Having been working from home for over a year now due to COVID, there are still common problems many are seeking solutions to in order to stay productive.
While the work from home benefits have been clear, in terms of the increased flexibility it allows both employers and employees, the adjustment to working from home has also come with a set of daily challenges.
Many have been working longer hours, with no clear demarcation between work and home. People are taking fewer breaks, which could be because we haven’t been able to break up the day by chatting to co-workers.
Difficulties staying focused and motivated with both work and exercise, which directly affect our level of productivity, have also been challenging.
Let’s take a look at some work from hacks to help with these challenges.
Poor Posture and How To Correct It
Two-thirds (63%) of British homeworkers are in pain as a result of their makeshift home offices, new research by Bupa UK shows.
And even with an actual office chair and desk set-up at home, it’s hard to remember to maintain good posture throughout the working day, while slumped over a laptop.
To help remedy this issue, it’s vital to select the proper products for your work from home setup. When I first began working from home, I used an old crappy office chair and a small 13” MacBook pro. For Zoom meetings, I would just set my laptop on top of a cardboard box.
At the end of a long day behind the computer, not only were my eyes spent, but my lower back was screaming at me. That’s when I decided to invest in a few upgrades to my home office. When it comes to my health and wellness I don’t let price prevent me from getting what I need. Most products I use are well under $100. My new office chair came at around $150 and it was well worth it.
The combination of my new ergonomic office chair, laptop stand that positions my laptop at the correct angle and height, and an external keyboard/mouse combo all ensure my posture is on point.
Incorrect posture does affect your productivity. At a previous job prior to COVID, I was doing financial crime analysis which involves sifting through financial data on a computer all day long and creating narratives based on our analysis.
One of the guys on my team showed up to work one day with his own ergonomic chair, keyboard, and mouse. Oh and a pair of noise-canceling Bose headphones. Needless to say, that guy ended up outperforming every other person on our team.
Putting Procrastination On Its Heels
The existence of instant messaging platforms like Slack and the fact that deadlines still exist while working from home means the ability and need to regularly check in with co-workers and this should keep us completely focused, right? Not necessarily.
One suggestion to tackle procrastination is to share a task you plan on completing that day with another person or co-worker. Accountability makes it much easier to get on task and stay on task.
And while it may seem counterproductive when you’re against the clock, taking a break from your screen time for a few minutes can help reset your brain and re-energize your drive.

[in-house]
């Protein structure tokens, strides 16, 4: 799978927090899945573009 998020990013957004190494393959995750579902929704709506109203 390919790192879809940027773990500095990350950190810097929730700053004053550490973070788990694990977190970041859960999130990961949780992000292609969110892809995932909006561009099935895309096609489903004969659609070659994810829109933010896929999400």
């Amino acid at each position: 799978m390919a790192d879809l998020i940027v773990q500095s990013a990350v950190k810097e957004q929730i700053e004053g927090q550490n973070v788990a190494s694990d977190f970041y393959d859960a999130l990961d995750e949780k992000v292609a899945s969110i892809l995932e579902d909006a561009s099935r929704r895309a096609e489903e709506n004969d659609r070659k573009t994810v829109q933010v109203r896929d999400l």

Find Dead-Time and Use It To Your Advantage
Not having to commute to the office over the last year has given many workers more hours back in the day, but also took away that time used while traveling to catch up on reading or reply to emails.
Many probably envisioned using that time instead to either get a head start on other chores or squeeze in some exercise before work.
However, the stress of the pandemic has disrupted our sleep, perhaps meaning that time might simply now be being used for some extra well-needed rest. And even for those that have managed to stick to getting up at the same time as before, some may be using it to start work earlier.
We used to consider the commute as dead time to be used for extra admin tasks, but now we need to think more intentionally about fitting those chores in. Without having that commute time, we need to be diligent about managing our time, especially that dead time.
Take that time you would have normally used for the commute to and from work and now figure out what productive tasks could be done in that time period instead. They don’t even need to be work-related tasks, just tasks that needed to be done that day. It could be paying a few bills, throwing a load of laundry in, or even returning emails. Just don’t waste the time scrolling through social media feeds.
If you want to visually see the tasks and have the satisfaction of completing them, try writing each task on a post-it note and put them somewhere in your home office. As you complete a task, take the associated post-it notes and toss them in the trash. How good does that feel?!
Getting Outside For Exercise
Nothing beats getting outside to explore and enjoy the outdoors. Whether I’m trail running, hiking, or just out for a walk, that time away from the grind allows my mind to clear and reset. Many times when I’m outside is when I get new creative ideas for articles and product journalism.
Moving your body, especially when you are sweating, lifts your mood and increases your energy. Thus, daily exercise makes a perfect habit for a high-performance lifestyle.
Even if it’s only 10 or 15 minutes, you’ll notice a significant improvement in your mood, focus, and motivation. This is something that I do multiple times a day to keep me going.